The Tenderloin’s well-documented poop problem is often blamed on a lack of public restrooms. But some of the very groups concerned about sidewalk droppings would rather have the perennial mess than more toilets attracting illicit drug use and prostitution.
Now, a nonprofit group and an alternative bathroom maker have what they think might be an answer: monitored translucent plastic restrooms connected to parklets, the portable seating areas put in place of parking spaces around The City.
Community groups in the Tenderloin, Nob Hill and on Polk Street will hear the pitch in meetings this month from Brent Bucknum, founder of the company Hyphae Design Labs, which is developing the idea that’s bound to draw verbose support, opposition and plenty of advice.
“People say all kinds of things, like it should have a time limit, or that the floor should jiggle after five or 10 minutes so people won’t sleep in there,” Bucknum said, adding that the restrooms could also include green roofs and that waste could be used for fertilizing in the nearby alleyway green space cheekily known as the Tenderloin National Forest.
According to the Department of Public Works, 7,500 calls came in last year for “steam cleaning,” which often involves some kind of excrement, human or otherwise. More than half of those were within The City’s District 6, which includes Lower Polk Street, the Tenderloin and South of Market neighborhoods.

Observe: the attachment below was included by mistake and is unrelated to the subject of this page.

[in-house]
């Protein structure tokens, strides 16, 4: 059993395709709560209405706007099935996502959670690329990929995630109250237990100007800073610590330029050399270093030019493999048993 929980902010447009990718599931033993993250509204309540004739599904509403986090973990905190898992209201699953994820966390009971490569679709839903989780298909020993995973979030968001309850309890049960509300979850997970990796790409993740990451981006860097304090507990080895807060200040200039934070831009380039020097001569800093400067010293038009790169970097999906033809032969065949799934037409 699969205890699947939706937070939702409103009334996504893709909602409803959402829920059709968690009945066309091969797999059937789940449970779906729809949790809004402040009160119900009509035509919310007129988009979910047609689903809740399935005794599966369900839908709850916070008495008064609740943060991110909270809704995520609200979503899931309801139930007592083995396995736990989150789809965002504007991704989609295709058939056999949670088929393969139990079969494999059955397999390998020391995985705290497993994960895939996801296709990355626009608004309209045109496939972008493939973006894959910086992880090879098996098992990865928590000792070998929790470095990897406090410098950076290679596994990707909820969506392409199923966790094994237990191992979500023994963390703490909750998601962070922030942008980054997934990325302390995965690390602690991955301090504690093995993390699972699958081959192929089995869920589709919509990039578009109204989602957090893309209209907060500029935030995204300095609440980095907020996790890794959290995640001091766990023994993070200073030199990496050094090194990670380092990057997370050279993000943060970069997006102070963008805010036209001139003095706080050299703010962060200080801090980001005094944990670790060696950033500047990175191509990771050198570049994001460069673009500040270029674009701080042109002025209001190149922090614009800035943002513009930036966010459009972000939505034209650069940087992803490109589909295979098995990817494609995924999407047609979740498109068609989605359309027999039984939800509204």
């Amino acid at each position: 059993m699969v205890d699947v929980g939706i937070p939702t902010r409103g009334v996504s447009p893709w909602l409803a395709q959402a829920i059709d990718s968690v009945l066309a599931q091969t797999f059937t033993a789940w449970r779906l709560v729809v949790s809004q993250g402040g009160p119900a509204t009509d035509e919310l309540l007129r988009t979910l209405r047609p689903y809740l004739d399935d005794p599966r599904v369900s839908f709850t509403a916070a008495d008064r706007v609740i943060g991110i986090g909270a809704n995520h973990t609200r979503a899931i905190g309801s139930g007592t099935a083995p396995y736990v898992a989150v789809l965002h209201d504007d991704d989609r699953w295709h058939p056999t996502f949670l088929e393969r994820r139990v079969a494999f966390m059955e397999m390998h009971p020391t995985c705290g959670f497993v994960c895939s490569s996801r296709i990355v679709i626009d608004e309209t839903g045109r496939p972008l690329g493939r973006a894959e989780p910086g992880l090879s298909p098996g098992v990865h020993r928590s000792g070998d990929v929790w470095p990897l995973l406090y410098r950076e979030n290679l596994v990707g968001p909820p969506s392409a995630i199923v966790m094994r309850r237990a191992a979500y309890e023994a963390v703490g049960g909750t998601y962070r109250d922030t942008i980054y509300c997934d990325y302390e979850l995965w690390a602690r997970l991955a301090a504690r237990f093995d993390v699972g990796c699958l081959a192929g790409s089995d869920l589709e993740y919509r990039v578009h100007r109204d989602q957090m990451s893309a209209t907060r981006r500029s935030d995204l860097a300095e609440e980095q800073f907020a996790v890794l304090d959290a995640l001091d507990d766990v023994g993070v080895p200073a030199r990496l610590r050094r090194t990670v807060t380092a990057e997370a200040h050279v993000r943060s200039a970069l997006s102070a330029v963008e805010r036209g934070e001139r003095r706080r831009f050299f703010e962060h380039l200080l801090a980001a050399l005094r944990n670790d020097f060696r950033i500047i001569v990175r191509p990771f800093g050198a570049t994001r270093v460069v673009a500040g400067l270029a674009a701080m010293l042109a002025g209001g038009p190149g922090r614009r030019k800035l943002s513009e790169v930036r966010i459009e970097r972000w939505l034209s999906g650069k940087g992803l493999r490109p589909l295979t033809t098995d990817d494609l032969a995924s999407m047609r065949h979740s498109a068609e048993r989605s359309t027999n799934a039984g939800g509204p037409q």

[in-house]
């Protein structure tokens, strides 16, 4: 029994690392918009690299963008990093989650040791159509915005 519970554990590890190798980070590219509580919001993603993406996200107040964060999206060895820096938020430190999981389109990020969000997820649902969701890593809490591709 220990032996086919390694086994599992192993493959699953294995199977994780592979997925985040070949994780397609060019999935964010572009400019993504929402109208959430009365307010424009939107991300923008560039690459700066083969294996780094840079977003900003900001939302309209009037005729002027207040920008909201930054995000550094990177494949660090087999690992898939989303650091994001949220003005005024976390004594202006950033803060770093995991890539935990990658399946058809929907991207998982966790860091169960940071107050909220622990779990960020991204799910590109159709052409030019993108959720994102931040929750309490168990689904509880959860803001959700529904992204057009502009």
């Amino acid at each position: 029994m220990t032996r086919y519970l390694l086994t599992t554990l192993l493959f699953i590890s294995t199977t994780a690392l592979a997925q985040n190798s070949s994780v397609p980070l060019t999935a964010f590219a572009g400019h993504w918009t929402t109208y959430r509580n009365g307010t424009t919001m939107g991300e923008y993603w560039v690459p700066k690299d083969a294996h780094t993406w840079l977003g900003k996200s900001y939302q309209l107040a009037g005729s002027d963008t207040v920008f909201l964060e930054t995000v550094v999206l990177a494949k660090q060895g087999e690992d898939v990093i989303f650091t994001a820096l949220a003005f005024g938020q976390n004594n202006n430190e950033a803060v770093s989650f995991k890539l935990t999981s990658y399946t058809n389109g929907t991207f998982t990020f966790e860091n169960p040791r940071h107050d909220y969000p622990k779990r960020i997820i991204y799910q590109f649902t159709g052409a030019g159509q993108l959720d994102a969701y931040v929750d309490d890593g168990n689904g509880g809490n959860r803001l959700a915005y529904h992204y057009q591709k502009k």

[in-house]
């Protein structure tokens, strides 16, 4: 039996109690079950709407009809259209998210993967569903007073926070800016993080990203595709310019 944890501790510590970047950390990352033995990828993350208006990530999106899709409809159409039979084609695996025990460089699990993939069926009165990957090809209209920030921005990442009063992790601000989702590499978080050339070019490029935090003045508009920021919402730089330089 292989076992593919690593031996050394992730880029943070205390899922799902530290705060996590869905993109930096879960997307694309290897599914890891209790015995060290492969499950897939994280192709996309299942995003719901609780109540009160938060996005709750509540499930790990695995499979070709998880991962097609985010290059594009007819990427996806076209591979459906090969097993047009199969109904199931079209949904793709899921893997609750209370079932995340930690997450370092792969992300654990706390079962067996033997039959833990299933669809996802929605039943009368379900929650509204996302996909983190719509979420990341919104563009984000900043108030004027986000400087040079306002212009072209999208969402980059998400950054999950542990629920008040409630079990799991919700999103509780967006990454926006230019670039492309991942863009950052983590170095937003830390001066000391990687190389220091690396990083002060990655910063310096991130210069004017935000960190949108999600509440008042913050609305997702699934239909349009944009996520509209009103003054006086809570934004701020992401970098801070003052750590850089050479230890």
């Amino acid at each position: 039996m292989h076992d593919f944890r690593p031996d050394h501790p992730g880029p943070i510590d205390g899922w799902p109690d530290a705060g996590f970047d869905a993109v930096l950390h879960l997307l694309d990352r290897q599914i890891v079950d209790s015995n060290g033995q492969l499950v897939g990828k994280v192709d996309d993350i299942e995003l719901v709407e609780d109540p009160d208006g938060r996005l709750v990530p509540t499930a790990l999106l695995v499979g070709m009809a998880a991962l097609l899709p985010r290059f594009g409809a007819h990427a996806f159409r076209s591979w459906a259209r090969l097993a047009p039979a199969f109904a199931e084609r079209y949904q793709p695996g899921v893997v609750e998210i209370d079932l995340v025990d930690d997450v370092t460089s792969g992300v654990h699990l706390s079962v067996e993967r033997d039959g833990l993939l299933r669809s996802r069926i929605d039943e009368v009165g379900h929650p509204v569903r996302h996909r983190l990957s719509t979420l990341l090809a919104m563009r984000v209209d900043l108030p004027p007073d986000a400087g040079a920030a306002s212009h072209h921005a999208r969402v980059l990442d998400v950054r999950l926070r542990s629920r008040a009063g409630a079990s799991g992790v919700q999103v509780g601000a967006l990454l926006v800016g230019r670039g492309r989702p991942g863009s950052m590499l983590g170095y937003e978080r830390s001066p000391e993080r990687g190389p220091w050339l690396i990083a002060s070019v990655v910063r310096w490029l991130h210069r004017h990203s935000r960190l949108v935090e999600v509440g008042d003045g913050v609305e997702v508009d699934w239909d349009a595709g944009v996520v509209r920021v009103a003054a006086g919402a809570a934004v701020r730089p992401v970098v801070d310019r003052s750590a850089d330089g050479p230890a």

Hyphae Design Labs is currently developing a prototype with the help of a $20,000 grant from the North of Market Community Benefits District. The group’s director, Dina Hilliard, said people using shelters and meal centers need a place to use the bathroom after eating, and The City should look into helping provide a space. Costs for each new public bathroom are still being determined, and Hilliard said an attendant could cost up to $25 per hour after wages and benefits.
“The alternative is not working for us right now, and that alternative is status quo,” Hilliard said. “What we’ve learned is that removing facilities because of problems does not work.”
But community groups remain skeptical and say any new public enclosures on Polk Street would need monitors, which is the aspect of the idea that has yet to be funded. Also yet to be worked out is a water source for the restrooms, which Bucknum said could be fire hydrants or local stores willing to let the
bathrooms tap into their systems.
“This doesn’t sound like something that folks working so hard to fix the Polk corridor would support,” said Ron Case, chairman of the Lower Polk Neighbors group. “But that’s just my gut feeling. We’ve talked about public toilets for a long time, and there seems to be no solution.”